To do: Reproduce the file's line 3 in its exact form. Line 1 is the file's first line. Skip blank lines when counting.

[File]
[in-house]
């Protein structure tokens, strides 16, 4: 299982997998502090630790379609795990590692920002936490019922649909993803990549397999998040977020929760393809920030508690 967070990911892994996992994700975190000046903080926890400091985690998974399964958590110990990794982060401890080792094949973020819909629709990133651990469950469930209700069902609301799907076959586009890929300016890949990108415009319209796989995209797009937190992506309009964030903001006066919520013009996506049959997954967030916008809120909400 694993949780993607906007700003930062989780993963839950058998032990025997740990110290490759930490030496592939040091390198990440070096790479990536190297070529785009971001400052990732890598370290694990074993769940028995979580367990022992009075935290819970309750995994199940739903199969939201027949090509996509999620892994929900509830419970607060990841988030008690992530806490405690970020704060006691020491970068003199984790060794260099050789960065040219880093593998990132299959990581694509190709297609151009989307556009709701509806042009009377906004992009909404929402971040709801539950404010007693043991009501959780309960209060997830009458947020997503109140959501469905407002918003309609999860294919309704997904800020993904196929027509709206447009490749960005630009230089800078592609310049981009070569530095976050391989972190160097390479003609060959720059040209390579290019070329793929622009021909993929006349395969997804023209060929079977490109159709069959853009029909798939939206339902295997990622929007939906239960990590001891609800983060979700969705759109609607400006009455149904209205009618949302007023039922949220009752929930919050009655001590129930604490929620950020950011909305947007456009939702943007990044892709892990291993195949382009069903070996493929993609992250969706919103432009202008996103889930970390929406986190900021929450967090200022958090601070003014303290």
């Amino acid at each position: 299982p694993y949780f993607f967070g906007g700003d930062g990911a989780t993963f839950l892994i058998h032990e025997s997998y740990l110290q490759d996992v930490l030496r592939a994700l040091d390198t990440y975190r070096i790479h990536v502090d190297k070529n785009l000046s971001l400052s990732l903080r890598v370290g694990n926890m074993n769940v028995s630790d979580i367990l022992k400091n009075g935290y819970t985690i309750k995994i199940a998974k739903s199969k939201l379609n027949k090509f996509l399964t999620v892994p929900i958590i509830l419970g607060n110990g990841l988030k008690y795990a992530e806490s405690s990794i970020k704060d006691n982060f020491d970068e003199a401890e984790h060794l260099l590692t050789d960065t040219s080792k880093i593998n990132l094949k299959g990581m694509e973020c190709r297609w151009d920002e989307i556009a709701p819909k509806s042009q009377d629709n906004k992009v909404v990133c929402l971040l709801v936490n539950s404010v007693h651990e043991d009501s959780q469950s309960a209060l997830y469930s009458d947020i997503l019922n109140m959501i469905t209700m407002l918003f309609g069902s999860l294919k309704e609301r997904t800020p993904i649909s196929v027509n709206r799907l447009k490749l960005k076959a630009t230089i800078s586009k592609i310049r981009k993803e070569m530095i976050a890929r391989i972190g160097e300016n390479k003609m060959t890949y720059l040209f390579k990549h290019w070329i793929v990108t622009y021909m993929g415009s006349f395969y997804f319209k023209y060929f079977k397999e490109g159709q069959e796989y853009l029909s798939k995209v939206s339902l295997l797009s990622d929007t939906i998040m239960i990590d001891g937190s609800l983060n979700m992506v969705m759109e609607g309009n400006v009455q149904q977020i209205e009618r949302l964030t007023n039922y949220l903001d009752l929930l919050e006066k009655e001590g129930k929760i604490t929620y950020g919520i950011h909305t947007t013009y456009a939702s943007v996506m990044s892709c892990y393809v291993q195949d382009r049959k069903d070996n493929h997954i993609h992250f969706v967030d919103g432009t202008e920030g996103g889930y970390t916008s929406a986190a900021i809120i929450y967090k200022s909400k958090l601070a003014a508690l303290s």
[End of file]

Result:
């Amino acid at each position: 299982p694993y949780f993607f967070g906007g700003d930062g990911a989780t993963f839950l892994i058998h032990e025997s997998y740990l110290q490759d996992v930490l030496r592939a994700l040091d390198t990440y975190r070096i790479h990536v502090d190297k070529n785009l000046s971001l400052s990732l903080r890598v370290g694990n926890m074993n769940v028995s630790d979580i367990l022992k400091n009075g935290y819970t985690i309750k995994i199940a998974k739903s199969k939201l379609n027949k090509f996509l399964t999620v892994p929900i958590i509830l419970g607060n110990g990841l988030k008690y795990a992530e806490s405690s990794i970020k704060d006691n982060f020491d970068e003199a401890e984790h060794l260099l590692t050789d960065t040219s080792k880093i593998n990132l094949k299959g990581m694509e973020c190709r297609w151009d920002e989307i556009a709701p819909k509806s042009q009377d629709n906004k992009v909404v990133c929402l971040l709801v936490n539950s404010v007693h651990e043991d009501s959780q469950s309960a209060l997830y469930s009458d947020i997503l019922n109140m959501i469905t209700m407002l918003f309609g069902s999860l294919k309704e609301r997904t800020p993904i649909s196929v027509n709206r799907l447009k490749l960005k076959a630009t230089i800078s586009k592609i310049r981009k993803e070569m530095i976050a890929r391989i972190g160097e300016n390479k003609m060959t890949y720059l040209f390579k990549h290019w070329i793929v990108t622009y021909m993929g415009s006349f395969y997804f319209k023209y060929f079977k397999e490109g159709q069959e796989y853009l029909s798939k995209v939206s339902l295997l797009s990622d929007t939906i998040m239960i990590d001891g937190s609800l983060n979700m992506v969705m759109e609607g309009n400006v009455q149904q977020i209205e009618r949302l964030t007023n039922y949220l903001d009752l929930l919050e006066k009655e001590g129930k929760i604490t929620y950020g919520i950011h909305t947007t013009y456009a939702s943007v996506m990044s892709c892990y393809v291993q195949d382009r049959k069903d070996n493929h997954i993609h992250f969706v967030d919103g432009t202008e920030g996103g889930y970390t916008s929406a986190a900021i809120i929450y967090k200022s909400k958090l601070a003014a508690l303290s």